Mediation is a form of alternative dispute resolution that allows parties to sort out their disputes with the help of a neutral third party who oversees the entire process. This form of dispute resolution is more flexible than traditional litigation. As such, mediation allows parties to employ unique problem solving methods that fit the specific circumstances of the case. By going to mediation to solve legal disputes, parties are able to avoid the costs and difficulties of litigation.
Mediation is unique in that the resolution the parties reach is generally nonbinding. The mediation is only meant to facilitate communications between the parties and allow them to implement pragmatic solutions. However, the parties may participate in binding mediation by virtue of a court order or contractual obligation. Additionally, formal rules of evidence or procedure do not apply in mediation. The parties are free to establish the parameters of their discussions so they can mold a system that is most conducive to finding a feasible solution. In the absence of formal rules, the involved parties may be able to produce evidence and follow procedures that would not otherwise be acceptable in litigation.
Mediation is especially useful and prominent in family law disputes. However, mediation can also be an alternative form of dispute resolution for small businesses with legal problems. Since small businesses do not always have the same resources as large corporations to litigate endlessly, small businesses can benefit greatly from utilizing the efficient resolution techniques inherent in mediation. Conflicts relating to neighbors, government ordinances, employees, business vendors, and business partners can be quickly resolved through mediation rather than through longer and more expensive litigation through the court system. Meanwhile, through mediation, small business owners can save time and resources while still reaching a solution for conflicts.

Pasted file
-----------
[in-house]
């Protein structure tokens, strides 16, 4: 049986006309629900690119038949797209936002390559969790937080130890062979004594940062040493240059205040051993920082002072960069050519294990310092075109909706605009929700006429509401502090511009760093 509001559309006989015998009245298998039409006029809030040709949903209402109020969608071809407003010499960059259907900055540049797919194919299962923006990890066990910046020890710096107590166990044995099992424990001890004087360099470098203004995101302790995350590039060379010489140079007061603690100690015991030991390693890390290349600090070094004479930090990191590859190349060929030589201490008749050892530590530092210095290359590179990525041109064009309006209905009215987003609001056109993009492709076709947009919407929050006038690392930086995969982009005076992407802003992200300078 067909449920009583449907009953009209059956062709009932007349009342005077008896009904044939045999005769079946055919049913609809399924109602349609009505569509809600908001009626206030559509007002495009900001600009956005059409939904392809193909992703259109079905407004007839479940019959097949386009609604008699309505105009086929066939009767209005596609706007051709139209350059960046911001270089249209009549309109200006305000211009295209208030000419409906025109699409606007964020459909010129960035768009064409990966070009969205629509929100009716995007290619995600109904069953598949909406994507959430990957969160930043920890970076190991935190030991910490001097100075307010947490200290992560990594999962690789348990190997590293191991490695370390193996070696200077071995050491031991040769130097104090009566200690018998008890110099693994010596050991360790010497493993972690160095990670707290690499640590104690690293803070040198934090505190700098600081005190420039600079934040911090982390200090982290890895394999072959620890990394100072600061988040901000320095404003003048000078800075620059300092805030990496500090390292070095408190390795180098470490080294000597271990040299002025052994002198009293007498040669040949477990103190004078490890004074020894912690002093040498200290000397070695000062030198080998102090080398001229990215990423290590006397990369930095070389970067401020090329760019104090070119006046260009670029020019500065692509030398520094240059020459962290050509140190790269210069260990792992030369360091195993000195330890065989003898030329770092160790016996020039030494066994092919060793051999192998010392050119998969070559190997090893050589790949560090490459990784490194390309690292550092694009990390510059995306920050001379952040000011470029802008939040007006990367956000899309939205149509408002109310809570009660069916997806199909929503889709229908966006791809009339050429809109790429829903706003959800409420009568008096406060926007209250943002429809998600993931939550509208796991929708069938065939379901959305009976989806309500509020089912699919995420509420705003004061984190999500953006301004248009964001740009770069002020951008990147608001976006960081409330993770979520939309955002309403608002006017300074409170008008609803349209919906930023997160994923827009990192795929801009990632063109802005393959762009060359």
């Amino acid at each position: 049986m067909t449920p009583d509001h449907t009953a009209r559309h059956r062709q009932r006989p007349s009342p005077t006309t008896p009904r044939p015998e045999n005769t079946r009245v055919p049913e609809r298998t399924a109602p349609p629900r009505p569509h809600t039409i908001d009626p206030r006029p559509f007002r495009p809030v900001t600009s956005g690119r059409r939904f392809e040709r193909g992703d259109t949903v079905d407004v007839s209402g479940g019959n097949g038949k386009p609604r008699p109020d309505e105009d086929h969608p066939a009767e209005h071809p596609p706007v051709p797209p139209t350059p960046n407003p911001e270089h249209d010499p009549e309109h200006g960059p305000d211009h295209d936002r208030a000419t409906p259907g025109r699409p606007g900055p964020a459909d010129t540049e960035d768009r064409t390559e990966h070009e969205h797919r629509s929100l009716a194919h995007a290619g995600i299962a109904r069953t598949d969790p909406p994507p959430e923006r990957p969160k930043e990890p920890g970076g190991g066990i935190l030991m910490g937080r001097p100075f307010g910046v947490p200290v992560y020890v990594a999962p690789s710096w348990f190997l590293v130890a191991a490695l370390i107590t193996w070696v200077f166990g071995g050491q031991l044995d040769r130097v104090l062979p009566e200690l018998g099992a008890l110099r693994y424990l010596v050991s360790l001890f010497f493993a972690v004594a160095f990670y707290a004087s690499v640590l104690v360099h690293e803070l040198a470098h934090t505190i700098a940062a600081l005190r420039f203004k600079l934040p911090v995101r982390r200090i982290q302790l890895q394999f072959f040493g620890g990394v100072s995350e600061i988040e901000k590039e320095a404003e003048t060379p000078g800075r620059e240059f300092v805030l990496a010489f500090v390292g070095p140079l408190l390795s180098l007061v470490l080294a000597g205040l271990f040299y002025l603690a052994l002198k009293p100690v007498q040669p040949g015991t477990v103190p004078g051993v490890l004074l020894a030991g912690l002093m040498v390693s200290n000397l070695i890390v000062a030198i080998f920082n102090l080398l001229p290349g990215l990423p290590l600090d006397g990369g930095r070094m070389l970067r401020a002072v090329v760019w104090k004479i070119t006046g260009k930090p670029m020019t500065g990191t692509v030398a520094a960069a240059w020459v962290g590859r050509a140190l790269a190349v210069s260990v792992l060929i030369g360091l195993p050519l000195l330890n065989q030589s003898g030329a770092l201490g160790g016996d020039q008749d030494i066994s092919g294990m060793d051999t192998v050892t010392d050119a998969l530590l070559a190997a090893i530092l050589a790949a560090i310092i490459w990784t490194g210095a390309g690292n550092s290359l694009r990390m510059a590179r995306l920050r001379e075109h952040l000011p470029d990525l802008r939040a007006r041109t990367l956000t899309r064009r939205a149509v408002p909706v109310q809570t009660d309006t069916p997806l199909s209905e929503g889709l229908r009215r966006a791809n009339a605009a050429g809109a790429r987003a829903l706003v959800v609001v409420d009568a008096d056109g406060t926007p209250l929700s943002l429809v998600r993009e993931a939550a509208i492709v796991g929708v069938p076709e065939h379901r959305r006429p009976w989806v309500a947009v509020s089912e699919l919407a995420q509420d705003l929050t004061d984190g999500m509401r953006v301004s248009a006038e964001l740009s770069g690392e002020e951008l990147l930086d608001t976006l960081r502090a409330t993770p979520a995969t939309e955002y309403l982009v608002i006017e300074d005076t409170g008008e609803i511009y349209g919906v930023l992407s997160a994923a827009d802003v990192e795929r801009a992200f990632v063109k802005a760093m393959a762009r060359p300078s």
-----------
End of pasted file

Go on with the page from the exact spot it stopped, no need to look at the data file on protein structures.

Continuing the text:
Mediation is especially effective as a form of conflict resolution because the parties equally contribute to finding a mutually-beneficial resolution, so they are more likely to follow their solution in the future. In the case of court judgments, the parties often have to dedicate further time and resources to force the opposing party to fulfill the judgment. In addition, once the parties reach a mutually-beneficial resolution, they establish a problem-solving relationship with open communication that allows them to settle future disputes.
In general, choosing mediation to resolve legal disputes is cost efficient. The parties may access lost-cost mediation services through local court programs or bar associations. Further, the parties generally split the costs of mediation. In the case of litigation, not only does a single party bear the entire cost of litigating the case, but a court may also hold one party responsible for the opposing party’s litigation costs. Finally, mediation is a much faster process. Therefore, the total costs span a few hours, or a few days, rather than multiple months of traditional litigation in court.